“It’s the responsibility of residents and visitors to lock their vehicle and not leave valuables in plain sight,” said Sternbeck, who also noted that “larceny from auto” is a common crime that occurs every day in Arlington County.
Management at the Residences at Station Square said they were “taking preventative measures from this happening in the future.” Among the actions being taken at Market Common Clarendon were expanded private security patrols, a private duty Arlington County police officer on patrol during overnight hours, and coordination with ACPD beat officers and crime prevention specialists.
As part of its plan to reduce school overcrowding, APS is planning a new 90,000 square foot, 3-4 story, 600 seat neighborhood elementary school on the Williamsburg campus. The school is projected to cost $35 million to build and construction should last from Jan. 2014 to Summer 2015.
Toole Design Group, a transportation consultant hired by Arlington Public Schools, will present the results of a Traffic Impact Study at a community meeting scheduled from 7:00 to 9:00 p.m. tonight (Thursday) at the Williamsburg Middle School auditorium. The meeting is open to the public.
The consultant is also working on parking issues related to the new school and the proposed expansion of Williamsburg Middle School itself. The changes may result in 570 additional parking spaces on the site, according to a recent community presentation.
Committee Debates Aquatics Center — Arlington’s Committee of 100 debated the merits of the planned $79 million Long Bridge Park aquatics and fitness center last night. A park bond that would help fund the center is on the Nov. 6 ballot. [Sun Gazette]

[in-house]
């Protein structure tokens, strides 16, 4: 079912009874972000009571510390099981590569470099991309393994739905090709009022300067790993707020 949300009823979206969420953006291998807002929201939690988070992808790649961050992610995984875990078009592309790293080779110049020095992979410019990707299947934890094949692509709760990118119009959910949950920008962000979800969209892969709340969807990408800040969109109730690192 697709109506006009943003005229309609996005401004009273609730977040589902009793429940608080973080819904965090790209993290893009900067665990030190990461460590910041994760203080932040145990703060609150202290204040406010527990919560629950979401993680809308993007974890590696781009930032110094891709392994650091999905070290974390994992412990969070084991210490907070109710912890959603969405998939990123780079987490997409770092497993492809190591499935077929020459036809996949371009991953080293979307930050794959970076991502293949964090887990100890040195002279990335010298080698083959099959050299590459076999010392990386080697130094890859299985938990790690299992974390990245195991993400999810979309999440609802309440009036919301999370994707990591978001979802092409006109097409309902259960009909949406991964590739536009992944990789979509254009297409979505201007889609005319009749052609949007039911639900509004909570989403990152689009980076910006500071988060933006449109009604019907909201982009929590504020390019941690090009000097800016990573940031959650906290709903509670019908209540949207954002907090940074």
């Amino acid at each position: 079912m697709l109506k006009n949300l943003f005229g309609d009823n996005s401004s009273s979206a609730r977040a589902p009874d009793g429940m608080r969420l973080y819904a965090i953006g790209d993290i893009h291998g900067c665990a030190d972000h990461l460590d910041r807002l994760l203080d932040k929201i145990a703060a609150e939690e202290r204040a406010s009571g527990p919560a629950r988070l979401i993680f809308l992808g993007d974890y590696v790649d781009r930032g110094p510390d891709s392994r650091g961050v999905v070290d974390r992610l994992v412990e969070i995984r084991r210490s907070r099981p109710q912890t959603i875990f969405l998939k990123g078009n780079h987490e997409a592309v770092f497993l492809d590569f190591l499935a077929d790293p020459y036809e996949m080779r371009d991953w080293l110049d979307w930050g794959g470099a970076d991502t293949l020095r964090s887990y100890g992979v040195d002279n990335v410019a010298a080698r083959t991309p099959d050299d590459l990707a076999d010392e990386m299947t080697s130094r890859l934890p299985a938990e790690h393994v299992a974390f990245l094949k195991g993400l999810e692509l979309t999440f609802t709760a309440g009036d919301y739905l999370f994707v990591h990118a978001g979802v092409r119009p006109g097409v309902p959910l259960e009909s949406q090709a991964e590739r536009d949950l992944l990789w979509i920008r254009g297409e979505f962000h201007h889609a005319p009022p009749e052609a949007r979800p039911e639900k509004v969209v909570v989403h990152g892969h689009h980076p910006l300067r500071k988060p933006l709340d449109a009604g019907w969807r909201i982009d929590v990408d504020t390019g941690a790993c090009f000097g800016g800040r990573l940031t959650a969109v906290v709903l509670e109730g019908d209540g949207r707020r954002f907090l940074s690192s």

Marymount University and Diversity — WUSA 9′s Peggy Fox profiles Marymount University, which she says is one of the “most diverse regional universities” despite a “race blind” admissions process. Instead of considering race during the admissions process, the university instead actively encourages minority students to apply. The U.S. Supreme Court will soon consider a case that challenges the legality of affirmative action, which allows race and ethnicity to be considered in school admissions processes. [WUSA 9]
Construction at Hayes Park — Due to construction behind the tennis courts at Hayes Park (1516 N. Lincoln Street), the park’s parking lot will be closed from 7:00 a.m. today to about 2:00 p.m. [Ballston-Virginia Square Civic Association]